It has been named "newspaper of the year" four times at the annual British Press Awards: most in 2014, for its reporting on government surveillance. The Manchester Guardian was founded in Manchester in 1821 by cotton merchant John Edward Taylor with backing from the Little Circle, a group of non-conformist businessmen, they launched their paper after the police closure of the more radical Manchester Observer, a paper that had championed the cause of the Peterloo Massacre protesters. Taylor had been hostile to the radical reformers, writing: "They have appealed not to the reason but the passions and the suffering of their abused and credulous fellow-countrymen, from whose ill-requited industry they extort for themselves the means of a plentiful and comfortable existence, they do not toil, neither do they spin, but they live better than those that do." When the government closed down the Manchester Observer, the mill-owners' champions had the upper hand. The influential journalist Jeremiah Garnett joined Taylor during the establishment of the paper, all of the Little Circle wrote articles for the new paper.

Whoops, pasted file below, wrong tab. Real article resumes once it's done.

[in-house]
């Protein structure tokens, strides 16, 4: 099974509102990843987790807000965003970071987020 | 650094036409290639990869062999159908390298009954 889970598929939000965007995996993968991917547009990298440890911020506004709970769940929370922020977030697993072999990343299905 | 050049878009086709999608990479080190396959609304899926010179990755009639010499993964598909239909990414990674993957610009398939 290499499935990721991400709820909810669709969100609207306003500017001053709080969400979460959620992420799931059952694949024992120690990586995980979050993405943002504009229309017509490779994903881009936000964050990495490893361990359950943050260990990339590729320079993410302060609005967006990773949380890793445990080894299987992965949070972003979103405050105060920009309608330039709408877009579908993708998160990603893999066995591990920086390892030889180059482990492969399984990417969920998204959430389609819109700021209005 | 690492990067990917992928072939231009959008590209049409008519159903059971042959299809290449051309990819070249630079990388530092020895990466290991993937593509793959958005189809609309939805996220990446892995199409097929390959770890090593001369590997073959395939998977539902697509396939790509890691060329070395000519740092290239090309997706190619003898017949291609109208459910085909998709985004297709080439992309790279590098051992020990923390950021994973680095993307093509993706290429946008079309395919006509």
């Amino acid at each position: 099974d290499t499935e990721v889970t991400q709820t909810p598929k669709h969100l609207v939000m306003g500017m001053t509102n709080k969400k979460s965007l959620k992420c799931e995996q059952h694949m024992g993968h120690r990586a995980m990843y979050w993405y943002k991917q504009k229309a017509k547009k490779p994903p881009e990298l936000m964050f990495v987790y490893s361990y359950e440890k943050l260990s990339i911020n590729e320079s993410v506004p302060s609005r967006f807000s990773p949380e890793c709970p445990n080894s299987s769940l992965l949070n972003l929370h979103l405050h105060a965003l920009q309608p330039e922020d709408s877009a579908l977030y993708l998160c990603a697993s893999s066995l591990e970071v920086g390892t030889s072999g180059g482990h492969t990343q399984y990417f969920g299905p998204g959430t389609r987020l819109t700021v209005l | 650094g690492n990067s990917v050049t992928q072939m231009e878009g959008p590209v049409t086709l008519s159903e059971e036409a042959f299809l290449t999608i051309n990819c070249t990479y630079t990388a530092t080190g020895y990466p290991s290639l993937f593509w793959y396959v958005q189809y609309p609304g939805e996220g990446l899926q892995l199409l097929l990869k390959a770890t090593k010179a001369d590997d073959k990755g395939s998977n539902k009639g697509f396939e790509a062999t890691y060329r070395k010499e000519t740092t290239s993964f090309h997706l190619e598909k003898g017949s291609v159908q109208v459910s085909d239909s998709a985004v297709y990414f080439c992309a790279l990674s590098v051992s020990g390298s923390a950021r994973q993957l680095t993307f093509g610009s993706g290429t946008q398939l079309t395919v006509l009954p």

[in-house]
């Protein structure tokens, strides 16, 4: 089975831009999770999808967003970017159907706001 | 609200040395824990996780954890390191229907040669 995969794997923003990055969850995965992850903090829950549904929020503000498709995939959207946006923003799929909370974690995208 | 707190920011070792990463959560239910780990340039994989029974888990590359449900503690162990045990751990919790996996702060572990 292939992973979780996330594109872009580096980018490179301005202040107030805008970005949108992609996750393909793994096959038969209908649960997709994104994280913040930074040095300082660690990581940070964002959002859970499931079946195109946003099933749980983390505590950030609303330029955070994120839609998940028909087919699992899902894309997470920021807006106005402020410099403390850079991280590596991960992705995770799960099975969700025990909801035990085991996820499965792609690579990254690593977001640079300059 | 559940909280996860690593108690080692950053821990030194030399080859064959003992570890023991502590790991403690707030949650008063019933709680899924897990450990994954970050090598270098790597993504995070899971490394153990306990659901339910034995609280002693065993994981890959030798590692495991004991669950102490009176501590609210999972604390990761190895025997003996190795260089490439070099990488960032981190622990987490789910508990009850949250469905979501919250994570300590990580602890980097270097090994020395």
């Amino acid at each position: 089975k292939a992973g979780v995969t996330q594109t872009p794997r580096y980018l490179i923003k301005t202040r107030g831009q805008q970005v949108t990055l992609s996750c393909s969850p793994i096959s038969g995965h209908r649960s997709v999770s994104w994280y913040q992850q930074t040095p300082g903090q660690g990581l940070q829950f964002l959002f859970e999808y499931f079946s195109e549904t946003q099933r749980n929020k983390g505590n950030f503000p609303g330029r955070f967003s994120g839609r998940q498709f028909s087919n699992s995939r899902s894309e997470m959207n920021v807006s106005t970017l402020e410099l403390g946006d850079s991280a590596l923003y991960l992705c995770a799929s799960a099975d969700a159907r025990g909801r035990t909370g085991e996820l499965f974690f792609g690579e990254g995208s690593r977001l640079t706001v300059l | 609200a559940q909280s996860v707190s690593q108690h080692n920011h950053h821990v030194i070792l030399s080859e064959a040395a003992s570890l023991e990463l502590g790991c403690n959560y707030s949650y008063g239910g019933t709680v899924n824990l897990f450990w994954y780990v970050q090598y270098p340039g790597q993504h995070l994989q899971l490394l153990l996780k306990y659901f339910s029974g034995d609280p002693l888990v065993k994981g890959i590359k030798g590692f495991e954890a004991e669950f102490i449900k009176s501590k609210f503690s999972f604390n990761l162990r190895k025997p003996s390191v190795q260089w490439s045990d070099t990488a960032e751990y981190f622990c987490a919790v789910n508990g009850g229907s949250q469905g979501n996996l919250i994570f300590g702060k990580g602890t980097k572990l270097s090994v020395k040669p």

The prospectus announcing the new publication proclaimed that it would "zealously enforce the principles of civil and religious Liberty warmly advocate the cause of Reform endeavour to assist in the diffusion of just principles of Political Economy and support, without reference to the party from which they emanate, all serviceable measures". In 1825 the paper merged with the British Volunteer and was known as The Manchester Guardian and British Volunteer until 1828; the working-class Manchester and Salford Advertiser called the Manchester Guardian "the foul prostitute and dirty parasite of the worst portion of the mill-owners". The Manchester Guardian was hostile to labour's claims. Of the 1832 Ten Hours Bill, the paper doubted whether in view of the foreign competition "the passing of a law positively enacting a gradual destruction of the cotton manufacture in this kingdom would be a much less rational procedure." The Manchester Guardian dismissed strikes as the work of outside agitators: " if an accommodation can be effected, the occupation of the agents of the Union is gone.
They live on strife "The Manchester Guardian was critical of US President Abraham Lincoln's conduct during the US Civil War, writing on the news that Abraham Lincoln had been assassinated: "Of his rule, we can never speak except as a series of acts abhorrent to every true notion of constitutional right and human liberty " C. P. Scott ma